Thursday, September 10, 2015

Kurutta Ippêji (Kinugasa Productions, National Film Art, Shin Kankaku-ha Eiga Renmei Productions, 1926)

by Mark Gabrish Conlan • Copyright © 2015 by Mark Gabrish Conlan • All rights reserved

I ran a fascinating movie I’d recorded recently from TCM, part of their “Silent Sunday Showcase,” a Japanese film called Kurutta Ippêji, translated as “A Page of Madness,” made in 1926 as an independent production on an ultra-low budget by director Teinosuke Kinugawa (whose career lasted until 1966; his most famous film is probably Gate of Hell, a samurai drama from 1955 that’s notable as the first Japanese movie ever made in color). The page on it gives a 70-minute running time but the TCM print ran just under an hour, and the first thing we saw — after an English-language title announcing that the George Eastman House had done the restoration (from a print Kinugawa had found in a shed on his property in 1971) — was credits exclusively in Japanese characters, with no attempt at translation. I groaned at the prospect of having to watch a movie with intertitles in untranslated Japanese and trying as best I could to figure out what was going on, but it turned out there was no need to translate intertitles because Kinugawa hadn’t used any. It was a long-standing dream of many silent directors to make a movie so self-explanatory visually it wouldn’t need titles, and at least two — Charlie Chaplin and F. W. Murnaucame close. Kurutta Ippêji, which TCM double-billed with the 1919 German classic The Cabinet of Dr. Caligari because it had similar settings — an insane asylum and a carnival — and because both films were stylized treatments of human madness, turned out to be an abstract movie.

The plot is officially summarized as “A man takes a job at an asylum with hopes of freeing his imprisoned wife,” and certainly that’s the essence of what is happening, but so much more in this film is happening besides that it’s not altogether that easy to follow. The film opens with a sequence of a young woman in a black dress doing a manic dance, and Kinugawa pulls back his camera to reveal that she’s in an asylum cell. She’s played by Yoshie Nakagawa and is billed on as “Servent’s Wife” — is that a misspelling of “Servant” or is that actually supposed to be her name? — and she’s been placed in the asylum for supposedly committing a terrible crime. Through a brief flashback it’s hinted that the crime is the murder of her own daughter (Ayako Iijima). Her husband (Masuo Inoue), the closest the film has to a central character, is bound and determined to break her out of the institution, though it’s not clear whether he believes in her innocence or he just doesn’t want his wife in an institution no matter what she’s done. The film is full of other characters, including a nurse dressed in traditional Japanese garb (most of the people are dressed more or less in Western style) who bears a striking resemblance to the young Yoko Ono, and a doctor at the asylum who wears glasses and looks like Richard Loo in all those World War II-era movies in which the Chinese-American Loo had to play dastardly Japanese villains. One remarkable aspect about Kurutta Ippêji is how thoroughly it blurs the lines between sanity and madness; made well before the writings of Thomas Szasz and R. D. Laing raised the question of how we socially define “sanity” and arbitrarily declare that some people have it and some people don’t, Kinugasa and his collaborator, Yasunari Kawabata (who wrote the short story on which Kurutta Ippêji is based and co-wrote the script with Kinugawa, Minoru Inuzuka and Bankô Sawada), thoroughly blur the line between the sane and the insane and in the end, of course, the husband ends up committed to the institution, having gone insane himself (or at least behaving in a manner that gets him declared insane by that sinister-looking doctor) — much like the hero of Sam Fuller’s Shock Corridor (1964) infiltrates a mental institution to investigate a murder and ends up committed himself.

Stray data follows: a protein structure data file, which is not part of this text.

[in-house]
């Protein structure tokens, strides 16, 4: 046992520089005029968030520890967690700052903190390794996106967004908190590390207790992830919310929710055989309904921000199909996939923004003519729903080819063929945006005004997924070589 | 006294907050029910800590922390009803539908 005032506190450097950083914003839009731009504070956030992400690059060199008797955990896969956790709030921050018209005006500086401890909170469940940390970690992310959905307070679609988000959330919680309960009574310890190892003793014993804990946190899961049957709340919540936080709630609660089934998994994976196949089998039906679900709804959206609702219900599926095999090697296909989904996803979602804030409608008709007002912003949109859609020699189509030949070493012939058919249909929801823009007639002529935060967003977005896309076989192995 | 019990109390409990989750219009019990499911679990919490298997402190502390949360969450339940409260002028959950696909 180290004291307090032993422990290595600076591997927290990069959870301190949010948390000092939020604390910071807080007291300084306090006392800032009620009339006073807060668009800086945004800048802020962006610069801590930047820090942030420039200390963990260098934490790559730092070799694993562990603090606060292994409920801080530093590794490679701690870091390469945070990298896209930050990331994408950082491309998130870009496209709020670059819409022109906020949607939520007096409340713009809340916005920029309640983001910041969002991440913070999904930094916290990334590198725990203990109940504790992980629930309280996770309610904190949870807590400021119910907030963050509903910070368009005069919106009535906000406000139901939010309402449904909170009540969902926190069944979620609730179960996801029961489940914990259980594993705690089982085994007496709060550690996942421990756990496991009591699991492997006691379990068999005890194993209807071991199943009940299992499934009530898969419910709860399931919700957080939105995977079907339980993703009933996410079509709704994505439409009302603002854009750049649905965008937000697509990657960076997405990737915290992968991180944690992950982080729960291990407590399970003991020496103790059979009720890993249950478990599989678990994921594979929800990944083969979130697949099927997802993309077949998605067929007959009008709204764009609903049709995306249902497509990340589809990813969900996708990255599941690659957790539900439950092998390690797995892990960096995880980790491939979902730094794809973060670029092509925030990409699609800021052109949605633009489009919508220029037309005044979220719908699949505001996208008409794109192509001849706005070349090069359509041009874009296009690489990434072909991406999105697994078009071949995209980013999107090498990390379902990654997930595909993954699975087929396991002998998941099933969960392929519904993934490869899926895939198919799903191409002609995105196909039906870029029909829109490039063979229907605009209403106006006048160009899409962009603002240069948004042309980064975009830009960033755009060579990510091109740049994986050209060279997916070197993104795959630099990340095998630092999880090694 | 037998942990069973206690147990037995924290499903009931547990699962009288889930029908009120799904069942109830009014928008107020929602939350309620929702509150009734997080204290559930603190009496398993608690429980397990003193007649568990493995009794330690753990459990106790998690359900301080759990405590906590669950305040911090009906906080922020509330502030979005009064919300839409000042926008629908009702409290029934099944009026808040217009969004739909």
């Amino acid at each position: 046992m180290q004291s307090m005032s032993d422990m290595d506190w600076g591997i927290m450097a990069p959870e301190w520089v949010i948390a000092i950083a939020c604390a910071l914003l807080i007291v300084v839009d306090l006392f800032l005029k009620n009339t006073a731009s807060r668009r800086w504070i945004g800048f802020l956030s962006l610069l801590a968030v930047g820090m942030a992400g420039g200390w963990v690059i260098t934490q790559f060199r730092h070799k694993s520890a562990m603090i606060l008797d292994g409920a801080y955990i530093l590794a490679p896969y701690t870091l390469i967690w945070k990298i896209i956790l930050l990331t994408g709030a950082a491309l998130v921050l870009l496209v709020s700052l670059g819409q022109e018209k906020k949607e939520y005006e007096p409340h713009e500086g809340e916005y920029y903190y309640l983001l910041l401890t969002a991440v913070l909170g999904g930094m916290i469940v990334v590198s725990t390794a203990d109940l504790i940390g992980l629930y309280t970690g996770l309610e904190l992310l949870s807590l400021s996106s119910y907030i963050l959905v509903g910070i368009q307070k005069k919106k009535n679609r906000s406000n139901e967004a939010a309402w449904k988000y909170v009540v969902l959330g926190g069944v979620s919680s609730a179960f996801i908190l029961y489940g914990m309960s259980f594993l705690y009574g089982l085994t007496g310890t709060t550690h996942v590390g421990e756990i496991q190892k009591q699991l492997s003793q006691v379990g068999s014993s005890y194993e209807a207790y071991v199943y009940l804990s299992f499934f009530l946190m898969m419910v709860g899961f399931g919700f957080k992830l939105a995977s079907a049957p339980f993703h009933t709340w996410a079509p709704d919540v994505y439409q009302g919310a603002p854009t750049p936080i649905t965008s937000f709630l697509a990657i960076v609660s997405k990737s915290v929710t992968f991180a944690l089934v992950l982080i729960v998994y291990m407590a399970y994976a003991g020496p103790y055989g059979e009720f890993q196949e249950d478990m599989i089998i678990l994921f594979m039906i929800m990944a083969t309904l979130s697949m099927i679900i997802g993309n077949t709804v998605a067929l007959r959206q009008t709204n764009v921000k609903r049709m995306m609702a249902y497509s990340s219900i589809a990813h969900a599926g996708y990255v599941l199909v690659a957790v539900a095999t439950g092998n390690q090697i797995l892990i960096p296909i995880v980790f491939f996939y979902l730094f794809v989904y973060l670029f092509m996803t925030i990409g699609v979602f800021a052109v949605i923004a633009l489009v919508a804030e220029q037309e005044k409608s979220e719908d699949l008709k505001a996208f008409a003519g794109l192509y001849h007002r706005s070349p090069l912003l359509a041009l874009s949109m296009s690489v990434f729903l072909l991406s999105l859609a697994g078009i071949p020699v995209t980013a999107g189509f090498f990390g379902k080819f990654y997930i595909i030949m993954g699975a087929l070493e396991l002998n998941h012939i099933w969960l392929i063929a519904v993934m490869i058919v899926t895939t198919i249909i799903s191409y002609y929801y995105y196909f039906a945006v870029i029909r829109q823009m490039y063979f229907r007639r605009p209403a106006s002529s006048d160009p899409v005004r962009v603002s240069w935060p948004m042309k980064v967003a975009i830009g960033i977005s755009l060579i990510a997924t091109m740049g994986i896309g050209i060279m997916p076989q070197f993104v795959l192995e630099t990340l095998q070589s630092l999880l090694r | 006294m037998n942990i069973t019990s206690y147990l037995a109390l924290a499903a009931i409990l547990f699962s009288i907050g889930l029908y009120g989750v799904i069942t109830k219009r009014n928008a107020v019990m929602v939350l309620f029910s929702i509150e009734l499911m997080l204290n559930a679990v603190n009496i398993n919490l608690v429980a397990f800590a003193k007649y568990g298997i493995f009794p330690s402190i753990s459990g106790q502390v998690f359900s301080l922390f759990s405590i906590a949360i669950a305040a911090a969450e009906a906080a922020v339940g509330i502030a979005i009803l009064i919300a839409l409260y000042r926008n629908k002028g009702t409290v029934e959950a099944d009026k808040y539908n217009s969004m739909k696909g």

The film has sometimes been considered a Japanese Caligari, which it is and it isn’t; it’s shot in a highly stylized pictorial manner owing a lot to both German Expressionism and traditional Japanese art, but the sets are realistic-looking (unlike those in Caligari) and the actors wear normal clothes instead of flamboyantly unreal costumes. According to TCM host Ben Mankiewicz, Kinugawa originally intended to set the film in a carnival but decided that would have been too close to Caligari — though a carnival scene does take place and it’s apparently supposed to represent a flashback to the happier days of the husband, wife and daughter before she killed the girl (maybe) and got locked up in the madhouse. For that matter, Caligari opened and closed in an asylum, and the main part of the film was presented as the delusional flashback of one of the central characters. Kurutta Ippêji is about as far from mainstream filmmaking as one could imagine, then and now — though it’s a clear ancestor of the “underground” movie style of the 1950’s and 1960’s (I joked that the makers of those films thought they were being so innovative — and Charles said, “Yeah, and so do the ones making them now!”) — my hope that we were going to see a “typical” Japanese film of the late silent era was quickly dashed — and yet it’s utterly haunting even though it’s not always easy to tell what’s supposed to be going on (my synopsis is based on my own reading of the film and is somewhat contradicted by the page, which lists different actresses playing the dancer and the wife) and some of its greatest moments — notably a madman prophet who lectures a group of other asylum inmates and gets applauded by them until the orderlies come and drag him away — have very little to do with the main plot. Apparently Kinugawa shot this on an ultra-low budget, with little money available for lighting (he painted the parts of the sets that wouldn’t be seen on camera silver so they’d reflect light and therefore boost the level of illumination he could get) and with the actors doubling as the crew, and according to an “Trivia” poster he came up with a film that totally confused the distributors. Apparently in Japan in 1926 there were two sets of movie theatres — ones that exclusively showed Japanese product and ones that showed foreign films — and the theatres that showed Japanese movies rejected it, but the ones that ordinarily showed just foreign movies embraced it and it became a surprise hit.